JAGS does not have a list of mechanical effects--instead we have something like 400+ individual powers. The degree of coverage with Hero is not all that different (although, to be fair, you can build powers with Hero that we don't cover--we do have power modification rules, though so, you know, maybe ...).

How might a super-science system work in JAGS? Like this: you spend APs on "Super Science gadgets" and, immediately, take both a reduction in effectiveness (having points that can be re-allocated during play to almost anything is an advantage) but you get some back because it takes time and requires a lab (presumably).

We then have a Super Science Drama: this is where you make your science skill rolls (three rolls) and try to beat a target number (each point you make your roll by counts--so if you have a 13- skill and roll three 10's in a row, that's 9 points). If you meet your number you get a power boost of some sort--so if you are going for a very powerful device you might want a Target Number of 20 (so you'd have three rolls to try to get a sum-total of 20 success points--good luck if your roll is 13 or less).

But we have a way to have you mitigate that: Between rolls, if things aren't going well you can roll on "drawback tables." These tables lower your Target Number (making you more likely to succeed) but give you some random drawback to the device (such as the Freeze Ray Gun has a 6-second charge-up time).

This produces some uncertainty about what the final result will be--but allows the player to have a decent amount of control over the process.

We can also allow for Mad Science effects where a roll can tell you things like "You need a human brain to complete the device."

For magic, the rules would be similar--but you could roll on the Black Magic table and get things like corruption of the self or 'causes mutation.' The point would be to have magicians who are exceeding their power-limits be able to take risks or simply degrade their spell in some meaningful way (such as, again, charge up time) to accomplish their goal.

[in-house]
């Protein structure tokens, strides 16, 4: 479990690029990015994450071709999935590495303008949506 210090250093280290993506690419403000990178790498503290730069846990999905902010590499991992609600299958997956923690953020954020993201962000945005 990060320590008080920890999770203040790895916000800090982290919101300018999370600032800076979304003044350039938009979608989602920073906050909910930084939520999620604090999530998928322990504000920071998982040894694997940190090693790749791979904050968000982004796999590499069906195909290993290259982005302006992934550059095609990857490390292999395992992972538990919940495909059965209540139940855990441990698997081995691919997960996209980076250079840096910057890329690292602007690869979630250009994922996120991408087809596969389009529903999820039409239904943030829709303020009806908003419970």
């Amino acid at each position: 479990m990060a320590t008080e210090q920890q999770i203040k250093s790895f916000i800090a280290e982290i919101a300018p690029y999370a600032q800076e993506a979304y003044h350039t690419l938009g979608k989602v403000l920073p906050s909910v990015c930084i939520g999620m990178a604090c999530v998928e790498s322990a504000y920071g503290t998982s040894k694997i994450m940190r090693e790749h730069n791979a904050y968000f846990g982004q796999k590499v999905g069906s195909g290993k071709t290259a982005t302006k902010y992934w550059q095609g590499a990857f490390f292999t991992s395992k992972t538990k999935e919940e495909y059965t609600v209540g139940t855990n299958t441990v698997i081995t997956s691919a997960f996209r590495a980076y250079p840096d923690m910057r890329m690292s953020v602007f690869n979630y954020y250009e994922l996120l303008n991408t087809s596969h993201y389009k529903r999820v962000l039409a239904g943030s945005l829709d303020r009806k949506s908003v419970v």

Things Man Was Not Meant To Know
If I had infinite time and patience I would have a book of "drawback charts" that players would only get to read some of (and note, this would just be for some games where everyone was onboard and thought this was cool)**. The chapter the characters would read would be the "in-game rules" for the charts.

Such as: a chapter on aligning your mage with extra-dimensional entities. A set of chapters could be about these shadowy, untrustworthy entities who you could call on for help. If you do, you get your power-boost--but you get a roll on the hidden 'cost chart.' The GM then describes to you (maybe in private) what the effect was.

To the other players this is VERY mysterious (they may not have read the chapter at all--and they don't know what the effect was). To you it's still somewhat mysterious (unless you are very experienced with the hidden chapters)--but you do know a lot of the basic terrain.

We could do the same thing for super-science: have a chapter that describes the break-through and then if the character learns that break-through, they can then experiment with the hidden tables ("I'll use dimensional gateways technology to power my super-car ... oh, crap: Red Spider Invasion!!"). This would be a way for players, during the act of actual play, to explore the system and the world ...

* In Harry Potter, in a wizard battle, it is possible to connect with a punch or push when you flat out can't hit the target with a ranged attack spell. Presumably either protective wards don't stop "attacks that won't really hurt you" or else magical duelists are really missing out not having death-touch spells they can fire up.

Also, in HP, what exactly can you do without a wand? Clearly powerful wizards can do something without a wand--but it's never really described how that works.

And how does Quiddich scoring work anyway!?

** Warhammer Fantasy did this wonderfully with their bestiary: the book (the first part) is wonderful old-style text and illustrations that describe the monster. The back of the book then has the stats. This allows players to go through a bunch of it and learn cool things--but not entirely look behind the curtain when it comes to the monster's performance in game-mechanics terms. When we do a fantasy monster's book, I'd like to (at least partially) mimic that.

Monday, August 12, 2013

JAGS Supers: A Victim of It's Own Success